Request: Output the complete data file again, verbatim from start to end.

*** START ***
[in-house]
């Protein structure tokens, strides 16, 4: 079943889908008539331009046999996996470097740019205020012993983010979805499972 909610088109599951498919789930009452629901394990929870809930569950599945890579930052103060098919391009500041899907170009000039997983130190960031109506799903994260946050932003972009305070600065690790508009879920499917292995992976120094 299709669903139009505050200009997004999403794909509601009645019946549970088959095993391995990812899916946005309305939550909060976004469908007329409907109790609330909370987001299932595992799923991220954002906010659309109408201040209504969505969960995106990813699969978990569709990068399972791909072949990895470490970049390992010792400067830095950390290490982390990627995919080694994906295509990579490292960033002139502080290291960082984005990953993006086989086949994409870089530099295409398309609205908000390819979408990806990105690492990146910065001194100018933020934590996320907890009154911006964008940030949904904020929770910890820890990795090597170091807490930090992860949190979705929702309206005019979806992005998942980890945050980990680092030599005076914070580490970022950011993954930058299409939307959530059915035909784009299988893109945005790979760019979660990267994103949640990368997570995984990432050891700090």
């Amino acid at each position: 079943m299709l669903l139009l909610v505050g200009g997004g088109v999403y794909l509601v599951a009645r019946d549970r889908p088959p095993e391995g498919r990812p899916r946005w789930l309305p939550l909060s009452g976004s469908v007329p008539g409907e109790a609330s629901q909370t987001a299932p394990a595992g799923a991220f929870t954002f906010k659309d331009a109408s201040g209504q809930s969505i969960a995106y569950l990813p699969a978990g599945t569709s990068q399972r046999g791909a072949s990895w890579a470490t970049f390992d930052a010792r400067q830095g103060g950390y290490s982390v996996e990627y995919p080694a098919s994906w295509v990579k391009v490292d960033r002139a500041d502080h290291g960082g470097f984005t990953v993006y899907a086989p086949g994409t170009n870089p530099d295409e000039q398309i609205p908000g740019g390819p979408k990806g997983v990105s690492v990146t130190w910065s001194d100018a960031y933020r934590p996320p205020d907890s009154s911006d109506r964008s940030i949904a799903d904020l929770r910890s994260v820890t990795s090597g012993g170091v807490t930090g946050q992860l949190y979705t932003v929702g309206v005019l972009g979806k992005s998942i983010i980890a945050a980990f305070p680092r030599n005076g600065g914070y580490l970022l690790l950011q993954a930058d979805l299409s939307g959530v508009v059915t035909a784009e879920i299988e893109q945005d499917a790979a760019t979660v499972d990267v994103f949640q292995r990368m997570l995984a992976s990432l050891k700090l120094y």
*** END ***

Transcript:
[in-house]
């Protein structure tokens, strides 16, 4: 079943889908008539331009046999996996470097740019205020012993983010979805499972 909610088109599951498919789930009452629901394990929870809930569950599945890579930052103060098919391009500041899907170009000039997983130190960031109506799903994260946050932003972009305070600065690790508009879920499917292995992976120094 299709669903139009505050200009997004999403794909509601009645019946549970088959095993391995990812899916946005309305939550909060976004469908007329409907109790609330909370987001299932595992799923991220954002906010659309109408201040209504969505969960995106990813699969978990569709990068399972791909072949990895470490970049390992010792400067830095950390290490982390990627995919080694994906295509990579490292960033002139502080290291960082984005990953993006086989086949994409870089530099295409398309609205908000390819979408990806990105690492990146910065001194100018933020934590996320907890009154911006964008940030949904904020929770910890820890990795090597170091807490930090992860949190979705929702309206005019979806992005998942980890945050980990680092030599005076914070580490970022950011993954930058299409939307959530059915035909784009299988893109945005790979760019979660990267994103949640990368997570995984990432050891700090």
């Amino acid at each position: 079943m299709l669903l139009l909610v505050g200009g997004g088109v999403y794909l509601v599951a009645r019946d549970r889908p088959p095993e391995g498919r990812p899916r946005w789930l309305p939550l909060s009452g976004s469908v007329p008539g409907e109790a609330s629901q909370t987001a299932p394990a595992g799923a991220f929870t954002f906010k659309d331009a109408s201040g209504q809930s969505i969960a995106y569950l990813p699969a978990g599945t569709s990068q399972r046999g791909a072949s990895w890579a470490t970049f390992d930052a010792r400067q830095g103060g950390y290490s982390v996996e990627y995919p080694a098919s994906w295509v990579k391009v490292d960033r002139a500041d502080h290291g960082g470097f984005t990953v993006y899907a086989p086949g994409t170009n870089p530099d295409e000039q398309i609205p908000g740019g390819p979408k990806g997983v990105s690492v990146t130190w910065s001194d100018a960031y933020r934590p996320p205020d907890s009154s911006d109506r964008s940030i949904a799903d904020l929770r910890s994260v820890t990795s090597g012993g170091v807490t930090g946050q992860l949190y979705t932003v929702g309206v005019l972009g979806k992005s998942i983010i980890a945050a980990f305070p680092r030599n005076g600065g914070y580490l970022l690790l950011q993954a930058d979805l299409s939307g959530v508009v059915t035909a784009e879920i299988e893109q945005d499917a790979a760019t979660v499972d990267v994103f949640q292995r990368m997570l995984a992976s990432l050891k700090l120094y």